Barrel horse trainers abound, especially in recent years as the divisional format has taken hold, but one Canadian trainer in particular continues to stand out every season.
Veteran barrel racer Rayel Robinson has qualified for the Wrangler National Finals Rodeo twice (1991-92) and for the Canadian Finals Rodeo 20 times aboard some 10 different horses.
She has four Canadian championships to her credit on four horses she trained, and one year at the CFR she had trained five of the horses competing there. While Robinson has been relatively quiet on the pro rodeo scene south of the border for the past decade or so, she’s as successful today with young horses as she’s ever been.
Aboard Grant Little’s Dash For Perks mare, Lady Perks, Robinson won the 2004 BFA World Championship Futurity and then the 2005 CPRA championship amid phenomenal Canadian pro rodeo success.
More recently, she enjoyed big wins in 2009 aboard Little’s gelding Shawnes Feature (“Dutch”), then 5. The Feature Mr. Jess son out of a Shawne Bug mare was the Canadian Futurities’ High-Point horse, having won eight futurities that year.
Dutch was sold in 2010 and Robinson has been busy at futurities rather than rodeos. This spring, she was ranked third in the Canadian Barrel Futurity standings on Cari and Murray Suitor’s 5-year-old gelding, Swift Machine, by Plain Special and out of Miss Twist Tivio by Swift Darkness.
And Robinson also owned a top-10 ranking on Suitors’ 5-year-old stallion Ima Little Hottie, by Hot Colours and out of Ima Copper Bug Too (on whom Robinson won thousands of dollars).
“We’re busy enough that I’m not really missing rodeos at the moment, as far as going down the road,” she said. “It’s always nice to be riding a nice horse, there’s no question about that.”
Robinson should have several options coming up. She’s excited to train some babies that Little has coming up out of Lady Perks, by such famous sires as Dash Ta Fame, Frenchman’s Guy, Blazing Jetolena, and Good As Nick Gets. The colts are currently yearlings and
Tricks of the Trade
Feed: Alfalfa/grass mix
Saddle pad: Impact Gel
Leg gear: Impact Gel and polo wraps
2-year-olds, and will compete in about three years.
Much of Robinson’s training takes place in the round pen, where she schools her prospects for at least a year before putting them on the
“I want flexibility with forward motion as I handle these horses,” she said. “And I put pressure on them there so they can handle it later.”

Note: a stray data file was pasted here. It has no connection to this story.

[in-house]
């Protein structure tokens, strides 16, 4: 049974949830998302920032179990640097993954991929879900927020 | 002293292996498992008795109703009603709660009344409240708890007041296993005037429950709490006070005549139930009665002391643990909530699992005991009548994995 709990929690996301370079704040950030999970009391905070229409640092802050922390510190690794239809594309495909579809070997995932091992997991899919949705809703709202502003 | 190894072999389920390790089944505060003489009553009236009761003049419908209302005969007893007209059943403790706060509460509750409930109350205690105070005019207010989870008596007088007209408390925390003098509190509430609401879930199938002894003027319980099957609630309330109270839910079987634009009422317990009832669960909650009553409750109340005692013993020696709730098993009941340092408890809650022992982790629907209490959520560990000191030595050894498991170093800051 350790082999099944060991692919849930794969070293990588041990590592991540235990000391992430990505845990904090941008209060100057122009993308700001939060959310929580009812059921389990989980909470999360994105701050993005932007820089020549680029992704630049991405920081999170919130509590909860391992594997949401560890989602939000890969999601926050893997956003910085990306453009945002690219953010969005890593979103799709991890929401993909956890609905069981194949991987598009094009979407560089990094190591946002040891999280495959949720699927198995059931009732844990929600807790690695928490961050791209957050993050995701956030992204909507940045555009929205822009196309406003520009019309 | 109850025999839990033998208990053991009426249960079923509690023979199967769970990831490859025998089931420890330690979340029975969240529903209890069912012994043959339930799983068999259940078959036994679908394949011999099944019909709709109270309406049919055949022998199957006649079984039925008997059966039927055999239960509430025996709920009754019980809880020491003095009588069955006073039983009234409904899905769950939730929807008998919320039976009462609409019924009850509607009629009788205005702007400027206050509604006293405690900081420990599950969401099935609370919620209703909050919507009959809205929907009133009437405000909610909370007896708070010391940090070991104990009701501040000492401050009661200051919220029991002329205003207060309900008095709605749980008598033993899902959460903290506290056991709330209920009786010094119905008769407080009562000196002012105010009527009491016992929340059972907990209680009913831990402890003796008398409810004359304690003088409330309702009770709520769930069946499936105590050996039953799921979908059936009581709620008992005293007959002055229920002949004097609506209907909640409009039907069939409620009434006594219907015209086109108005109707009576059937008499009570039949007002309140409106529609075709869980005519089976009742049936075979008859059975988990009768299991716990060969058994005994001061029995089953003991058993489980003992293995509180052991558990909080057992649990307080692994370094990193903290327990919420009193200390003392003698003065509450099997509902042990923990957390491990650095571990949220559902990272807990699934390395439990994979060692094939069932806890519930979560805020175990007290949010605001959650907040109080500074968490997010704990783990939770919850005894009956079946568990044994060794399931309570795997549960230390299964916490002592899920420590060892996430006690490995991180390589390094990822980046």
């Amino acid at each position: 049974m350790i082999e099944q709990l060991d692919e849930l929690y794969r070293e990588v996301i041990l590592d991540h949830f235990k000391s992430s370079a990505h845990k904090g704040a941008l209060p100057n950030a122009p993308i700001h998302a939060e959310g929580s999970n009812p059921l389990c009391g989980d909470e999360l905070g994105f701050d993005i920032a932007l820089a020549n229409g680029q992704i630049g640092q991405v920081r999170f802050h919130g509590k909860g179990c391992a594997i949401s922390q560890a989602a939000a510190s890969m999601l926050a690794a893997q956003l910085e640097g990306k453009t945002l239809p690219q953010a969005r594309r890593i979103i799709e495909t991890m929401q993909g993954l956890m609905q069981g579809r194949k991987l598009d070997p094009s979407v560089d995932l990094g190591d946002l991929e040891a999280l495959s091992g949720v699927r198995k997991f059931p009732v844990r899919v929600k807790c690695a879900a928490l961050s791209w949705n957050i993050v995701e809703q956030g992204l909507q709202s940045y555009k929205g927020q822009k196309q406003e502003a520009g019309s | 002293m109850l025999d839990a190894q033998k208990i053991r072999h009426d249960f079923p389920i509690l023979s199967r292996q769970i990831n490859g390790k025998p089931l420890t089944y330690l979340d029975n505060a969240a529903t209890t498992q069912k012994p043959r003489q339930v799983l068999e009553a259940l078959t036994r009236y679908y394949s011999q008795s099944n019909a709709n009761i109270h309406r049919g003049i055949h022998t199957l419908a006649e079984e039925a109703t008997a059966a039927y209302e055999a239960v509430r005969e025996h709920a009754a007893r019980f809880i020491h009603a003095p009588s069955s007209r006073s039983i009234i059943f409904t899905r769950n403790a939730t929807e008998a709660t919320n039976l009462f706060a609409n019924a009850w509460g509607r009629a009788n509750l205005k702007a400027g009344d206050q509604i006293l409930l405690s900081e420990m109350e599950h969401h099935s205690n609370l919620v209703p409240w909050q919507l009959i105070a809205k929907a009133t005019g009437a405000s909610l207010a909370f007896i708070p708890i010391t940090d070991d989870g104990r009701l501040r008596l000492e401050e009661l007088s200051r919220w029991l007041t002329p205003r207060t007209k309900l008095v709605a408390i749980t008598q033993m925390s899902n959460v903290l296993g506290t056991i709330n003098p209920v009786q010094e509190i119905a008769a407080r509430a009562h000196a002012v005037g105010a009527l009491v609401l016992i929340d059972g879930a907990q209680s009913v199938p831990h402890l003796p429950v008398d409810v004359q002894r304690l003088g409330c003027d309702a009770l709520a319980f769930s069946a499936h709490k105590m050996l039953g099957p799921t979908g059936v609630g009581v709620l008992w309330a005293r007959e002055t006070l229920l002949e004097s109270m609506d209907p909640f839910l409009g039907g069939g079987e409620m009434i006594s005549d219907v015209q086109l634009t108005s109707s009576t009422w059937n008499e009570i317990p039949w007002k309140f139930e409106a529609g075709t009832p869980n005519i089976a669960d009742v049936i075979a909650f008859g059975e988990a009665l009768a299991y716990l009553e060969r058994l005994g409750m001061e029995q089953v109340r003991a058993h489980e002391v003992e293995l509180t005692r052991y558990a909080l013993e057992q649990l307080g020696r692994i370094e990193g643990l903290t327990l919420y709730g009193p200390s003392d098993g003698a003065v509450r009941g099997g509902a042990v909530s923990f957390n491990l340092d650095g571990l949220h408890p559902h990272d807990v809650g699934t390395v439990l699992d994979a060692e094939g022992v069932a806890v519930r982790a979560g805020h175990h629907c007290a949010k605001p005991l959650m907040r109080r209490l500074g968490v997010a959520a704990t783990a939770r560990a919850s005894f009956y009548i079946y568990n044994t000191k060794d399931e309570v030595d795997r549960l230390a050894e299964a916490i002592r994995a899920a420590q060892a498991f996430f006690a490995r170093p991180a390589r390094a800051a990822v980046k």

She also puts a priority on how balanced her colts are as they work the pattern. “I’m selling these horses,” she said. “So I want to make it as easy as possible. If a horse has to come with a big, thick owner’s manual, it doesn’t work out as well as if someone can just put their hand in the middle of the rein.”
Robinson annually spends roughly six months in Alix, Alberta and the other six months of the year in Maricopa, Ariz. Her 10-year-old daughter, Reena, is a budding barrel racer, and spends time riding her mother’s former NFR horse, Tia Major, now 27.
For more on Robinson, visit www.rayelrobinson.com or call 520-705-2365. For more on Grant Little’s performance horses, visit www.blueneonranch.com.
Winning second in the average at the 2009 CFR
This picture of Dutch shows the type of form I like to see and ride in a barrel horse. I like to have that front end up and moving freely with the hind leg getting up underneath him as he stays balanced and prepares for a strong leave.
I’m using a leather tie-down on this horse that I feel is only necessary for balance in a turn or if he happened to slip. And the bit I’m using has a chain mouthpiece with a long shank, which allows me to ride confidently with control and form.
Because of Dutch’s “easy to ride” style, I am able to ride relaxed with a longer rein. I was so proud of Dutch—he won seven of 11 futurities and placed at or won 15 of 17 pro rodeos with earnings of more than $150,000 in 2009.
Placing fifth at Sundre, Alberta
I ride with a lot of weight in my stirrups between the barrels. As I approach a barrel, I sit deep in the saddle, giving my horse the cue to prepare to turn.
I ride a lot of young horses and I feel I have to be deliberate with these cues in order to help them throughout the entire pattern.
Swift Machine won the last futurity we entered in Brooks, Alberta, and placed third at the South Country futurity in Cardston, Alberta. He also won a round at the Greg Olsen Futurity in Buckeye, Ariz., earlier this winter.
Placing eighth at Ponoka, Alberta
This picture of Swift Machine in Ponoka this summer also shows the style I like all my horses to have.
The front end is elevated, allowing the hind end to push off leaving a turn, and the front end stays freed up and easy to move throughout the entire turn.
Because the arena is large and wide open at Ponoka, I ran with a shorter rein to keep speed and form under control. I also shortened my tie-down a notch.
I like my horses to allow me to handle them throughout the run so that I can help guide them if necessary.